ILM original USS Enterprise-D pre-production model
This model was built by Greg Jein at Industrial Light & Magic, George Lucas' special effects company, at the express request of Star Trek creator. Indeed Gene Roddenberry wanted a 3D version to better visualize the new version of the USS Enterprise, that was drawn by Andrew Probert, before giving the Go-Ahead to ILM to built the shooting model. The model was specially brought to him by an ILM representative, at his Paramount office in Los Angeles. This small model is historic because it is the first version in volume of the USS Enterprise-D!
When ILM was chosen as one of the company to do the show special effects, the producers sent the company the orthographic drawings they had prepared. It was up to Gregory Jein (aka Greg Jein), employed at ILM at the time, to come up with a concept model to show if the intent was understood. First a clay study model was presented to the producers and it was then that Probert realized that orthographic views were not sufficient and a more hands-on approach was needed. The first thing that they had sent to Andrew Probert was a two-foot maquette based on the drawings that we had sent up. The only thing that Probert had guessed wrong, in defining the shape of the ship from six views, was the shape of the wing as seen from the top and bottom. Probert felt the most important profile was the side view. Looking at the wing top or bottom produced a different wing shape than seen from the side. Greg Jein got the drawings and the approval, after all the bids from all the other companies came in, ILM got the contract. Jeff Mann was the head of the model shop at that time, and greg Jein was the lead man on the patterns. So they just interpreted Andrew Probert drawings as best as we they could.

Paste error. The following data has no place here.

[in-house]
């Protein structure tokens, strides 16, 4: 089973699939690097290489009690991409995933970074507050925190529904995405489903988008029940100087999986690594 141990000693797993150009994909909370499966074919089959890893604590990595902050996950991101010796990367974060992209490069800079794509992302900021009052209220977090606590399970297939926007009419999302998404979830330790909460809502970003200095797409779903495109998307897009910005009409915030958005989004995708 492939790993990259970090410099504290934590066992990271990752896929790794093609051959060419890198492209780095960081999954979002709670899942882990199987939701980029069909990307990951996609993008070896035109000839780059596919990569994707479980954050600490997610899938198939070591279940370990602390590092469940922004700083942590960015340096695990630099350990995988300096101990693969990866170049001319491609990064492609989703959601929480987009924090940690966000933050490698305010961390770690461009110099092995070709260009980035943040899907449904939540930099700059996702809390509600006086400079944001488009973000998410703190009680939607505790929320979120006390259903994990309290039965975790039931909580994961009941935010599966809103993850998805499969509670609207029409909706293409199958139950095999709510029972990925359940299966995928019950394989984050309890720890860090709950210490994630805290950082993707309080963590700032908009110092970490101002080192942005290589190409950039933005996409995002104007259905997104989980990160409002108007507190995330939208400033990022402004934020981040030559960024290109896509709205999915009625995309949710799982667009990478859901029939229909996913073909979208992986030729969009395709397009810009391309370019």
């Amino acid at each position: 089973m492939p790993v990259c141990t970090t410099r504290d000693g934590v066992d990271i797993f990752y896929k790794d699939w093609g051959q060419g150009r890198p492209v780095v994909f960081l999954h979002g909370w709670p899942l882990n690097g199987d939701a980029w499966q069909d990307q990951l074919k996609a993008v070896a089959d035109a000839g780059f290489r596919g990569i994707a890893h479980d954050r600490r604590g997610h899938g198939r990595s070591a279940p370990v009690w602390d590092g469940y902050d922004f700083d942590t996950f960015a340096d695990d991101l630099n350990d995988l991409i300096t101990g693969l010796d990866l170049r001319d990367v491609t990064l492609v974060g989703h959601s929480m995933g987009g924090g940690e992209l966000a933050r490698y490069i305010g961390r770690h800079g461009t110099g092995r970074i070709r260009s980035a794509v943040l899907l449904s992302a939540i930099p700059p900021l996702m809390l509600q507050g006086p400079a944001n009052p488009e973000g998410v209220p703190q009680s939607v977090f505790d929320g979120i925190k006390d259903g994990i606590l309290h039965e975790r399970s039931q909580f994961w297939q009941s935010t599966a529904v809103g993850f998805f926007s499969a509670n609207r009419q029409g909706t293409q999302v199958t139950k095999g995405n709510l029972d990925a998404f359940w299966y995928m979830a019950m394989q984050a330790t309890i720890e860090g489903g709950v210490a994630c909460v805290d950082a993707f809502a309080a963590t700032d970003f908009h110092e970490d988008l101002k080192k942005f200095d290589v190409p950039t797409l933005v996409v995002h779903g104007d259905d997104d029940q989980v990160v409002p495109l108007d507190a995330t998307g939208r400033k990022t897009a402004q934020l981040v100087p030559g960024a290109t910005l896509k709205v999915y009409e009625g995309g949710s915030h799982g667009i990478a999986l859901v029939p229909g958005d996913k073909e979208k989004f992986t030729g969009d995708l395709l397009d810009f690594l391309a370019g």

Adopting the hands-on approach from then on, Probert kept in very close contact with the model shop of ILM during the build of the two models. A second clay study model was commissioned (constructed around a carton skeletal structure for internal integrity), this time as a two-part model to reflect the saucer separation capability. This time the model followed more closely the lines of the ship, Probert had in mind. By the time the model was delivered to the producers, construction on the larger studio model had already started.
Once given the go-ahead, a second set of one-to-one scale working drawings of the six-foot model were prepared and sent to ILM, and from then on the model-shop was on a tight schedule. "The called us on a Friday. They said, "OK, we accept your price to build the ship; we want you to start on Monday and build it in 10 weeks." I said, 12 weeks. I knew what it took to build other ships, and I knew that this one would be more difficult.", Jeff Mann remembered.
First order of business for Mann was composing the team that was to build the two models. As lead modelers he chose Greg Jein (as pattern or master lead) and Ease Owyeung. The team was further filled out by Sean Casey, Bill Concannom, Bill George, Wesley Seeds, Larry Tan and Howie Weed, while Steve Gawley was given the task of preparing the Excelsior-class studio model, for its re-use.
This model was also used by John Knoll in order to film a test in order to create (before CGI) a satsifying elastic warp effect of the Enterprise for Star Trek : The Next Generation., called slit-scan